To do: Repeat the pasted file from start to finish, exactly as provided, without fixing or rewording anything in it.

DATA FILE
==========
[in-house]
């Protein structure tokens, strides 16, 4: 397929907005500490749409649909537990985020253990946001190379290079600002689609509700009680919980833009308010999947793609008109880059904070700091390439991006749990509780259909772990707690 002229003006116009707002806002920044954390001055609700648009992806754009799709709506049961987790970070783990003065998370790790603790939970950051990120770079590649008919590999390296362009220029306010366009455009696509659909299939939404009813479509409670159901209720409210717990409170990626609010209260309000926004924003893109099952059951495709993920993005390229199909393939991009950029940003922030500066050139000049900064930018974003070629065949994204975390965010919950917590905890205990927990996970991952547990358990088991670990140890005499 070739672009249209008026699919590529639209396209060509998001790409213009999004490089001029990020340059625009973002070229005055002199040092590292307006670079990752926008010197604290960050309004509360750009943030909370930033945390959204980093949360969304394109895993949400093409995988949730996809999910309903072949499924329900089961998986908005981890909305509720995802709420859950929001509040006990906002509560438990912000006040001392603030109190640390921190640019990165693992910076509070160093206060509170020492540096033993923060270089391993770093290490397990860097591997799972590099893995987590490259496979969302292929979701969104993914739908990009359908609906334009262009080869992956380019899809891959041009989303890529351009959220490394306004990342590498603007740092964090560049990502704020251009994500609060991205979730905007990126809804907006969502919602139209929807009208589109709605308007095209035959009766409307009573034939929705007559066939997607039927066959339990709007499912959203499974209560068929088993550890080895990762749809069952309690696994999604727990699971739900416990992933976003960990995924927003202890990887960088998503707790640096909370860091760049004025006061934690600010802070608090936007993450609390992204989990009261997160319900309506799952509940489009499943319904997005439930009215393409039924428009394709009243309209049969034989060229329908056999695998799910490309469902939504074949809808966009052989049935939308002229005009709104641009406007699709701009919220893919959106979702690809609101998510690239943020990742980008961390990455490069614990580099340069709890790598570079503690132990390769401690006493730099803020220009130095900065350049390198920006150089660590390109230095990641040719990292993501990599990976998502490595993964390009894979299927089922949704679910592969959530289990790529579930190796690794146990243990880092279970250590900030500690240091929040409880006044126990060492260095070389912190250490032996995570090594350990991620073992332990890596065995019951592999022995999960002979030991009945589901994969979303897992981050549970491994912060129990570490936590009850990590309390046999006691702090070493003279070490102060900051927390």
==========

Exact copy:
[in-house]
């Protein structure tokens, strides 16, 4: 397929907005500490749409649909537990985020253990946001190379290079600002689609509700009680919980833009308010999947793609008109880059904070700091390439991006749990509780259909772990707690 002229003006116009707002806002920044954390001055609700648009992806754009799709709506049961987790970070783990003065998370790790603790939970950051990120770079590649008919590999390296362009220029306010366009455009696509659909299939939404009813479509409670159901209720409210717990409170990626609010209260309000926004924003893109099952059951495709993920993005390229199909393939991009950029940003922030500066050139000049900064930018974003070629065949994204975390965010919950917590905890205990927990996970991952547990358990088991670990140890005499 070739672009249209008026699919590529639209396209060509998001790409213009999004490089001029990020340059625009973002070229005055002199040092590292307006670079990752926008010197604290960050309004509360750009943030909370930033945390959204980093949360969304394109895993949400093409995988949730996809999910309903072949499924329900089961998986908005981890909305509720995802709420859950929001509040006990906002509560438990912000006040001392603030109190640390921190640019990165693992910076509070160093206060509170020492540096033993923060270089391993770093290490397990860097591997799972590099893995987590490259496979969302292929979701969104993914739908990009359908609906334009262009080869992956380019899809891959041009989303890529351009959220490394306004990342590498603007740092964090560049990502704020251009994500609060991205979730905007990126809804907006969502919602139209929807009208589109709605308007095209035959009766409307009573034939929705007559066939997607039927066959339990709007499912959203499974209560068929088993550890080895990762749809069952309690696994999604727990699971739900416990992933976003960990995924927003202890990887960088998503707790640096909370860091760049004025006061934690600010802070608090936007993450609390992204989990009261997160319900309506799952509940489009499943319904997005439930009215393409039924428009394709009243309209049969034989060229329908056999695998799910490309469902939504074949809808966009052989049935939308002229005009709104641009406007699709701009919220893919959106979702690809609101998510690239943020990742980008961390990455490069614990580099340069709890790598570079503690132990390769401690006493730099803020220009130095900065350049390198920006150089660590390109230095990641040719990292993501990599990976998502490595993964390009894979299927089922949704679910592969959530289990790529579930190796690794146990243990880092279970250590900030500690240091929040409880006044126990060492260095070389912190250490032996995570090594350990991620073992332990890596065995019951592999022995999960002979030991009945589901994969979303897992981050549970491994912060129990570490936590009850990590309390046999006691702090070493003279070490102060900051927390």